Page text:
September 16, 2011
Stephen Michaels’ fondest memories of his Aunt Lisa are of watching movies with her.
“I remember being next to her, just being with her,” he said. “It was fun.”
One of her favorites was “Forrest Gump.” She could relate.
At age 12, Stephen is the same age that his aunt was when she entered residential care in 1979. Lisa Kaplan, who was born with three holes in her heart and Down syndrome, required round-the-clock care.
“Stephen was very young, but he understood her suffering,” said Marlene Michaels, Stephen’s mom and Lisa’s sister. “He would just hold her hand and watch movies. He would look into her eyes and sense what her needs were. He made my sister very happy.”
Lisa died from heart complications in 2002 at age 35, but Stephen is keeping her memory alive through his bar mitzvah project: he is working to make the residents of Valley Village — a Winnetka-based facility for the developmentally disabled where Lisa spent some of her happiest years — happy as well.
“She gave me the motivation for all the stuff I’ve done for people with special needs,” Stephen said.
After a planned Purim carnival visit in mid-March was rained out, Stephen arranged for almost 100 Valley Village residents to attend a Sheldon Low concert at his synagogue, Shomrei Torah, a week later.
“Our clients had an amazing time,” said Anush Sumian, Valley Village’s development coordinator. “It was really special. They love to socialize and get out and be with society.”
Seeing the Valley Village residents singing along and enjoying themselves was also rewarding for Stephen, a seventh-grader at Colina Middle School in Thousand Oaks.
“It makes me happy that these people, who may not be able to experience something like this often, are having fun,” he said.
Sumian said opportunities like the concert are rare for Valley Village, since the nonprofit can’t afford the cost.
But Stephen raised $2,000 to give the residents of Valley Village the chance, and he plans to keep giving back to the organization that made his aunt’s life so much easier.
Lisa lived at Valley Village from 1990 to 1995 with her caretaker, Sujata Rawate.
“She was in so many different homes, but finally Mom found Valley Village, and it changed my family’s world, especially my sister’s,” Marlene Michaels said. “They were able to give her not only a safe place to live but also a place where she had activities, stimulation and warm, caring people to take care of her.”
Several months ago, Stephen and his family visited the home where Lisa lived, and spent time with Rawate and the residents, some of whom were around when Lisa lived there.
“It was fun interacting with them and seeing how they live, getting a taste of what it’s like for them every day,” he said.
Stephen realizes the importance of enriching the lives of special-needs individuals of all ages, and he has enjoyed the opportunity to participate in programs with the Tikvah campers at Camp Ramah for two summers running.
“I’ve been a Ramah camper for a while, so it felt cool giving back to Ramah,” he said. The highlights, he said, were filming skits and learning Israeli dancing and Krav Maga with the Tikvah campers.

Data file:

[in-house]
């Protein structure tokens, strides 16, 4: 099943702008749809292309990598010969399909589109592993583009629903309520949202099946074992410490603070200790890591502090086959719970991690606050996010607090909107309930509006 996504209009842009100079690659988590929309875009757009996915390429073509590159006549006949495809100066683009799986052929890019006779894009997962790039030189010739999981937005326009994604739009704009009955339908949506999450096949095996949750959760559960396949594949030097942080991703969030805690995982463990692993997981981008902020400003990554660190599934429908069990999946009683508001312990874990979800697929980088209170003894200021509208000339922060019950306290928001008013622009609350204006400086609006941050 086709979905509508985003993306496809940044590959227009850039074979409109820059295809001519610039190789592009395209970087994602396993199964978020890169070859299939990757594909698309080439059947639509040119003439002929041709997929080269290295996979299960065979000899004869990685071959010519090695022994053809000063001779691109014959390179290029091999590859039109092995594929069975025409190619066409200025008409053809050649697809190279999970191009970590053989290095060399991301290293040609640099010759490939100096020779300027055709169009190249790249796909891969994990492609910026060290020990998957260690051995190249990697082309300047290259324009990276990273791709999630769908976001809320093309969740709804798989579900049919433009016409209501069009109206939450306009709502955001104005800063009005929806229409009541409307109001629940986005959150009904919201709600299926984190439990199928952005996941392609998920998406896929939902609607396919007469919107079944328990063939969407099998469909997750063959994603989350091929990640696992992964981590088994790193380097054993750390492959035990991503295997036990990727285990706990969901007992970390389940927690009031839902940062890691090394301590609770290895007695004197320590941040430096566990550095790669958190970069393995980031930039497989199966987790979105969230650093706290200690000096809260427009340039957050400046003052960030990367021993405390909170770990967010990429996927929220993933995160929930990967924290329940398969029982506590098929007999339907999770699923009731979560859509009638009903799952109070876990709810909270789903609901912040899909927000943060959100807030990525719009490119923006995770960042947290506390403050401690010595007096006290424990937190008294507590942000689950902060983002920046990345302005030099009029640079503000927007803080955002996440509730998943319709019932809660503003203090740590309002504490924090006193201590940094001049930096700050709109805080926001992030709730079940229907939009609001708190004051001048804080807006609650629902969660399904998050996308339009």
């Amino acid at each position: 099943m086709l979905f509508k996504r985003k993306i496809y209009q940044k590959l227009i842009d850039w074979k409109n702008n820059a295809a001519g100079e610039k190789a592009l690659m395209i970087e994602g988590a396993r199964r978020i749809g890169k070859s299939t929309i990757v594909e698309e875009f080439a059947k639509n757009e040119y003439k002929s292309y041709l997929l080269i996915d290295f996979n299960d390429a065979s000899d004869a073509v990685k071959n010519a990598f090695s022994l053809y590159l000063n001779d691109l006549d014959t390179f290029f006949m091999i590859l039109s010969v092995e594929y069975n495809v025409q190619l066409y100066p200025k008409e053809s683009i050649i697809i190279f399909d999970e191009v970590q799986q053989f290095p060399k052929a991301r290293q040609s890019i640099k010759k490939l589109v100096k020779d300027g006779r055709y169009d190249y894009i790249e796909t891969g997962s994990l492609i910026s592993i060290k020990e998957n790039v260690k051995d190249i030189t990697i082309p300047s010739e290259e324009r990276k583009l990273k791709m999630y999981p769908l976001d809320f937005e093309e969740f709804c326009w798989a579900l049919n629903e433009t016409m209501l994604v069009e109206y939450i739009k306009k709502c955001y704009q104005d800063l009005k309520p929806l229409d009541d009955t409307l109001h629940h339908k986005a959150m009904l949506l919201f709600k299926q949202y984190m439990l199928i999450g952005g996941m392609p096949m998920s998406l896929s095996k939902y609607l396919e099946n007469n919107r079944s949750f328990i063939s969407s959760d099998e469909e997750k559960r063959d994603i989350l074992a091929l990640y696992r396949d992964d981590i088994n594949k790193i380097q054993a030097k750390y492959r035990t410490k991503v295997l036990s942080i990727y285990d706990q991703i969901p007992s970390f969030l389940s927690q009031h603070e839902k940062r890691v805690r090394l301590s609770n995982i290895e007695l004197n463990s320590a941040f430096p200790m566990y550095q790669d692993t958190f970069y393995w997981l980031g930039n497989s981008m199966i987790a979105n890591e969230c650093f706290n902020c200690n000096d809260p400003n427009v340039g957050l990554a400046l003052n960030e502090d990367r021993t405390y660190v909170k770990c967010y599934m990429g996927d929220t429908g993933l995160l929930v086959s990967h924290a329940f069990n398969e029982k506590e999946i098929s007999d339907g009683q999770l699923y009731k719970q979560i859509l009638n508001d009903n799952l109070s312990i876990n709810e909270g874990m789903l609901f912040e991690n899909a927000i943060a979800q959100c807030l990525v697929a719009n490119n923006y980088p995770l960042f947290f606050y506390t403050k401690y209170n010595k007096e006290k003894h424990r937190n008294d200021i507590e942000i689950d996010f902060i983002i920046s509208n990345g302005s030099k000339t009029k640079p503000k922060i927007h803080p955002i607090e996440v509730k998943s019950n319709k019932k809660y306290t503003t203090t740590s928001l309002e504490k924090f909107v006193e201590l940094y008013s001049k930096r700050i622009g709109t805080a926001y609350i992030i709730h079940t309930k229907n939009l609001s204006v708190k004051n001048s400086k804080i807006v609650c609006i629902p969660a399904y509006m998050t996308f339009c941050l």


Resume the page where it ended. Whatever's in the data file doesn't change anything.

“It was great to see him want to take that interest,” said his father, Randy Michaels, who serves as Ramah’s director of finance and administration, and helps ensure that programs like Tikvah have a place in the Camp Ramah community. “As a Ramah-nik myself at Ramah Wisconsin, I was buddied up with the Tikvah kids when I was a camper his age, so that, to me, is exciting.”
Although the Tikvah program has been in existence for several years, it wasn’t around when Lisa was young.
“When my sister was younger, there weren’t any organizations, including the synagogue, there to help her. It was mostly Catholic charities,” Marlene Michaels explained. “Now everything has changed. Especially within the Conservative movement, they are just completely there for helping kids with special needs.”
The Michaelses share their passion for people with special needs with Shomrei Torah Assistant Rabbi Erez Sherman, who is overseeing Stephen’s bar mitzvah training. Rabbi Sherman’s older brother, Eyal, is a paraplegic.
“We connected immediately,” Rabbi Sherman recalled of his initial meeting with the Michaels family in preparation for Stephen’s bar mitzvah this November. “He’s trying to open doors to the special-needs community. He doesn’t do this because he wants to get his name in the paper, he does this because it’s the right thing to do. It’s a legacy to his aunt.”
Rabbi Sherman hopes the association continues.
“I hope to hold annual events to connect the residents to us and us to them,” he said.
Stephen serves as a positive example to his 9-year-old brother, Alex, too.
“It makes me happy that he’s doing stuff to help kids, and he’s doing a great job,” Alex said.
Stephen plans to continue his efforts after his bar mitzvah in November. He still wants to see his original idea through, bringing the Valley Village residents to next year’s Purim carnival.
“If we can get that idea going, I feel like it would be fun for them. I want to keep on doing this and do more,” he said.
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